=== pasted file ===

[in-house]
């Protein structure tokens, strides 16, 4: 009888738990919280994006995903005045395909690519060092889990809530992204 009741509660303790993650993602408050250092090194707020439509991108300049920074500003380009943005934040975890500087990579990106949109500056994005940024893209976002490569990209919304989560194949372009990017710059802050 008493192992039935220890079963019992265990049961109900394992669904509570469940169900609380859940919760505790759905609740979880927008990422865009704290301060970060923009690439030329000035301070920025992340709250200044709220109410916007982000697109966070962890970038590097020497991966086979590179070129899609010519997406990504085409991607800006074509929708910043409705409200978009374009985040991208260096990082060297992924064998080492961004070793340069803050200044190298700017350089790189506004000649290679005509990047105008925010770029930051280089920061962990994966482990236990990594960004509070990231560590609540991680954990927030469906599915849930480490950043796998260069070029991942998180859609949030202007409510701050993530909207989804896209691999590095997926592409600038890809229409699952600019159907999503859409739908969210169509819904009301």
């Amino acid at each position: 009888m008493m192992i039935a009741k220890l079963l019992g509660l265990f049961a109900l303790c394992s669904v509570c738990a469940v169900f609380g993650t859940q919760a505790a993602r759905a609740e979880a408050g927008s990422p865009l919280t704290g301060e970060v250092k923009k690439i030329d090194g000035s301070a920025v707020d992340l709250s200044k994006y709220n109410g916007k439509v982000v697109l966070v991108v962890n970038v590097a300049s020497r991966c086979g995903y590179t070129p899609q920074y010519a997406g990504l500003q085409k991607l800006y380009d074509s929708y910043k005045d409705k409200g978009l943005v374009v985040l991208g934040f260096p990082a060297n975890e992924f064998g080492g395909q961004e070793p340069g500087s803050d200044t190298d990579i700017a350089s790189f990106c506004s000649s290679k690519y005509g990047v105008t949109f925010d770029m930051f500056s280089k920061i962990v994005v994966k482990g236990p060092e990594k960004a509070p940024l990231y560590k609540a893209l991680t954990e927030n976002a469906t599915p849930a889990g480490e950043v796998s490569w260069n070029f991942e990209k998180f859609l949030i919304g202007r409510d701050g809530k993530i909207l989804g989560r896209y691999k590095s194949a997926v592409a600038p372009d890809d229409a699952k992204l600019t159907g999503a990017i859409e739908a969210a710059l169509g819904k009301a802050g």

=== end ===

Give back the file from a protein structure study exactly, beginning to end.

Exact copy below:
[in-house]
């Protein structure tokens, strides 16, 4: 009888738990919280994006995903005045395909690519060092889990809530992204 009741509660303790993650993602408050250092090194707020439509991108300049920074500003380009943005934040975890500087990579990106949109500056994005940024893209976002490569990209919304989560194949372009990017710059802050 008493192992039935220890079963019992265990049961109900394992669904509570469940169900609380859940919760505790759905609740979880927008990422865009704290301060970060923009690439030329000035301070920025992340709250200044709220109410916007982000697109966070962890970038590097020497991966086979590179070129899609010519997406990504085409991607800006074509929708910043409705409200978009374009985040991208260096990082060297992924064998080492961004070793340069803050200044190298700017350089790189506004000649290679005509990047105008925010770029930051280089920061962990994966482990236990990594960004509070990231560590609540991680954990927030469906599915849930480490950043796998260069070029991942998180859609949030202007409510701050993530909207989804896209691999590095997926592409600038890809229409699952600019159907999503859409739908969210169509819904009301």
């Amino acid at each position: 009888m008493m192992i039935a009741k220890l079963l019992g509660l265990f049961a109900l303790c394992s669904v509570c738990a469940v169900f609380g993650t859940q919760a505790a993602r759905a609740e979880a408050g927008s990422p865009l919280t704290g301060e970060v250092k923009k690439i030329d090194g000035s301070a920025v707020d992340l709250s200044k994006y709220n109410g916007k439509v982000v697109l966070v991108v962890n970038v590097a300049s020497r991966c086979g995903y590179t070129p899609q920074y010519a997406g990504l500003q085409k991607l800006y380009d074509s929708y910043k005045d409705k409200g978009l943005v374009v985040l991208g934040f260096p990082a060297n975890e992924f064998g080492g395909q961004e070793p340069g500087s803050d200044t190298d990579i700017a350089s790189f990106c506004s000649s290679k690519y005509g990047v105008t949109f925010d770029m930051f500056s280089k920061i962990v994005v994966k482990g236990p060092e990594k960004a509070p940024l990231y560590k609540a893209l991680t954990e927030n976002a469906t599915p849930a889990g480490e950043v796998s490569w260069n070029f991942e990209k998180f859609l949030i919304g202007r409510d701050g809530k993530i909207l989804g989560r896209y691999k590095s194949a997926v592409a600038p372009d890809d229409a699952k992204l600019t159907g999503a990017i859409e739908a969210a710059l169509g819904k009301a802050g």